July 27, 2020
Older adults with frailty are at increased risk of mortality, but the risk is even higher when frailty is combined with loneliness or social isolation. Researchers published their findings online in the Journal of the American Geriatrics Society.
“Loneliness refers to subjectively perceived deficits in social support or social connections, whereas social isolation is a more objective measure of the lack of social contact,” researchers explained. “This important distinction means that loneliness and social isolation should be considered separately because they cover different aspects of social relationships. For example, not all socially isolated people experience the feeling of loneliness.”
The study analyzed data gathered over a period of 22 years (1995-2017) for 1427 community-dwelling adults age 65 and older in the Netherlands. Researchers used the frailty phenotype (Fried criteria) to measure frailty, the De Jong Gierveld Loneliness Scale to assess loneliness, and information on partner status, social support, and network size to gauge social isolation.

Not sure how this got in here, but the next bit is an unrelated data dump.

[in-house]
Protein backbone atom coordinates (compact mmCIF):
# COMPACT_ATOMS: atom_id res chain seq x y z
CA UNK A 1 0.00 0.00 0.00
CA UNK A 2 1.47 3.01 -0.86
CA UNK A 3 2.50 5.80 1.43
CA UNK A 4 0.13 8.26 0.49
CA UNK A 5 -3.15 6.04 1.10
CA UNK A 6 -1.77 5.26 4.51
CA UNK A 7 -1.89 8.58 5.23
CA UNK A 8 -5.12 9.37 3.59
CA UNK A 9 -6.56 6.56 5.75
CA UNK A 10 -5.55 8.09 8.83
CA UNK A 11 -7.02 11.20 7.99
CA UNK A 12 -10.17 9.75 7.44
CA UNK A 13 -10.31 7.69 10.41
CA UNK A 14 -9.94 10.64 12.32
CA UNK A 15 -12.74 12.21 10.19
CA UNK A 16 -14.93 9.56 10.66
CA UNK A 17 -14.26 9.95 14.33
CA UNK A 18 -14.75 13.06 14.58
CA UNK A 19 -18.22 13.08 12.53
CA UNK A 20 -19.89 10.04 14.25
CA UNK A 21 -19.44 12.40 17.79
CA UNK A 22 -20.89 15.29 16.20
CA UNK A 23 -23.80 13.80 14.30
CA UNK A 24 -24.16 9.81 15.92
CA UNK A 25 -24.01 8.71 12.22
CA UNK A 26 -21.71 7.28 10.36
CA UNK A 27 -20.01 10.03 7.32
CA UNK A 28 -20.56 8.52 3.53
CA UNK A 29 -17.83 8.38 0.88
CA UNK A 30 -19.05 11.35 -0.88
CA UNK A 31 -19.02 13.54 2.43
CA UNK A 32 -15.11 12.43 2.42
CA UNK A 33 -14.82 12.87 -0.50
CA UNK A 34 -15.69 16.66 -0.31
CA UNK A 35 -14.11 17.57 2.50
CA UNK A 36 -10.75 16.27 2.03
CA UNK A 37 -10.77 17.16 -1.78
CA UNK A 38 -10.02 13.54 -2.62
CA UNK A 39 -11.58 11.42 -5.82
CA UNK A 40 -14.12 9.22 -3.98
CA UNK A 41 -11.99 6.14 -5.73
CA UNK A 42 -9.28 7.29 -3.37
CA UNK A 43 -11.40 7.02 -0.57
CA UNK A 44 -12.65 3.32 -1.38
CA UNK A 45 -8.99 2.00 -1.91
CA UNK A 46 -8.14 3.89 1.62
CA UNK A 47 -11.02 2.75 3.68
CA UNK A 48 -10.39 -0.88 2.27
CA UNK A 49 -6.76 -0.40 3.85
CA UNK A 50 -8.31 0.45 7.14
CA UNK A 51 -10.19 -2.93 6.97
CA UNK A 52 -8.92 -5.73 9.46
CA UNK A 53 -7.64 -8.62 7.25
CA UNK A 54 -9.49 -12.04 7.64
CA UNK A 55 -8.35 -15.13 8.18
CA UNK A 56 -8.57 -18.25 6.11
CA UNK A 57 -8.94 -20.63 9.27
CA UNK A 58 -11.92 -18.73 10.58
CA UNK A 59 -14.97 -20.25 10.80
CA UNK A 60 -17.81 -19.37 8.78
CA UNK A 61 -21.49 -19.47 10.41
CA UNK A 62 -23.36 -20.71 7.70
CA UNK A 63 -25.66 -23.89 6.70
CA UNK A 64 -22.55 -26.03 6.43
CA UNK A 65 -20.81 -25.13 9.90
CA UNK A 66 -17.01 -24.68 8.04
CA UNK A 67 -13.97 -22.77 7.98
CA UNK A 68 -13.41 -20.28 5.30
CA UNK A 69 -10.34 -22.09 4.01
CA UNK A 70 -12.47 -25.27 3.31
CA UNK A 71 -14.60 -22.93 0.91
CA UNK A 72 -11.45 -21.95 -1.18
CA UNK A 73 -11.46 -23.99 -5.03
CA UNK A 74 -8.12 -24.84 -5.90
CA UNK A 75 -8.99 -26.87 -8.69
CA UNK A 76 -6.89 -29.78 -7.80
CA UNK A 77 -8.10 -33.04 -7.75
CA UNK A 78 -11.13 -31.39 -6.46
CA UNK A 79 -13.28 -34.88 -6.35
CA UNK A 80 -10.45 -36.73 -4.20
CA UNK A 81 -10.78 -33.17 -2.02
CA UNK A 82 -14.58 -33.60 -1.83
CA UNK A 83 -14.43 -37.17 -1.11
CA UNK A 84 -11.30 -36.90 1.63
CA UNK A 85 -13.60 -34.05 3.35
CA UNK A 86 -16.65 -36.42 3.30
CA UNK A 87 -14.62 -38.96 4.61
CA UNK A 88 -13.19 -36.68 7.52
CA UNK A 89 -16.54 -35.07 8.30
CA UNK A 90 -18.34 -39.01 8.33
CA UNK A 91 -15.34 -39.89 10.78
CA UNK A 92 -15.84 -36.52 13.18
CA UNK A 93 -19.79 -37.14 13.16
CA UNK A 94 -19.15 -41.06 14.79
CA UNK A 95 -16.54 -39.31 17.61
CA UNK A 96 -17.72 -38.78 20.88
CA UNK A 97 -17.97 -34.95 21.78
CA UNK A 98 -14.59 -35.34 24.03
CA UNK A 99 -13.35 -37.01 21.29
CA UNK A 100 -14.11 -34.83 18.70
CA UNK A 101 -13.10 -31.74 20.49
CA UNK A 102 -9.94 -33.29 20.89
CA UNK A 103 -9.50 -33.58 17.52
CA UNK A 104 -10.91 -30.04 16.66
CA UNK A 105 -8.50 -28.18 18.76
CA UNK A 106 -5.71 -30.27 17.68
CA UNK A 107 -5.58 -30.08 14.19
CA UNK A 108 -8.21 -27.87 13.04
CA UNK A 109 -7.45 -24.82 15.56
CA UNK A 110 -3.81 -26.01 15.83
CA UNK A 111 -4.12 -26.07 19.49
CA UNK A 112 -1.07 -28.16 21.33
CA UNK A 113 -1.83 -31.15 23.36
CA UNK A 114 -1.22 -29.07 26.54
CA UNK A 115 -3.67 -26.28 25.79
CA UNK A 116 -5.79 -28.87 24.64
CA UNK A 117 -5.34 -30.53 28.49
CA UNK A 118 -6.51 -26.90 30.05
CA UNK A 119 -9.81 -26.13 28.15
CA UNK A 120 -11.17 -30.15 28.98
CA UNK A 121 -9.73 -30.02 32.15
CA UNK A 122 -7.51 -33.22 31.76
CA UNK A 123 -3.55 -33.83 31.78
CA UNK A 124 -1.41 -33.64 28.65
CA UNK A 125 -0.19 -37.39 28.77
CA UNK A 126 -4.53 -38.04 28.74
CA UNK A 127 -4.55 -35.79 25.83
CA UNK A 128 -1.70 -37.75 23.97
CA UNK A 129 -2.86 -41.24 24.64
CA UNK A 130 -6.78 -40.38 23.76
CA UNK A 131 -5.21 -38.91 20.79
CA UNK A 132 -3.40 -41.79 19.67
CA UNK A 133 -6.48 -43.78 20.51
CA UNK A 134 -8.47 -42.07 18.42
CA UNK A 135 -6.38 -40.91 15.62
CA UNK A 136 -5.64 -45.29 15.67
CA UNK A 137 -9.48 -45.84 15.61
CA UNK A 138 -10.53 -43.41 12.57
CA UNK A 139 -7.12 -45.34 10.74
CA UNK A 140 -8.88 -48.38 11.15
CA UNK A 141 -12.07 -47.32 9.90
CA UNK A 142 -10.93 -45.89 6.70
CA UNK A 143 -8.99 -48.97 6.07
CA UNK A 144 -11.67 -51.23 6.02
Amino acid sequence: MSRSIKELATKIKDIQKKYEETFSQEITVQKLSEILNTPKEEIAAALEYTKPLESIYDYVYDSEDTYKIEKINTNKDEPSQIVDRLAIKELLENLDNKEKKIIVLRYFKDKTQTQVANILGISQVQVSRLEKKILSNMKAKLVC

Frailty affected 13% of participants, according to the study. In addition to frailty, 5.9% of participants experienced loneliness and 6.2% experienced social isolation.
While the study identified a hazard ratio for mortality ranging from 1.40 to 1.48 for older adults with frailty compared to older adults without frailty, the highest risk of mortality in the sample was observed in older adults with combined frailty and loneliness or frailty and social isolation. Researchers reported hazard ratios of 1.83 for mortality for older adults with frailty and loneliness and 1.77 for mortality for older adults with frailty and social isolation.
“In conclusion, this study showed that older adults with frailty who are also lonely or socially isolated constitute a high‐risk group for mortality. This is important information for researchers and clinicians,” researchers wrote. “To optimize well‐being and health outcomes in physically frail older adults, targeted interventions focusing on both subjective and objective social vulnerability are needed.”
Hoogendijk EO, Smit AP, van Dam C, et al. Frailty Combined with Loneliness or Social Isolation: An Elevated Risk for Mortality in Later Life [published online ahead of print, 2020 Jul 23]. J Am Geriatr Soc. 2020;10.1111/jgs.16716. doi:10.1111/jgs.16716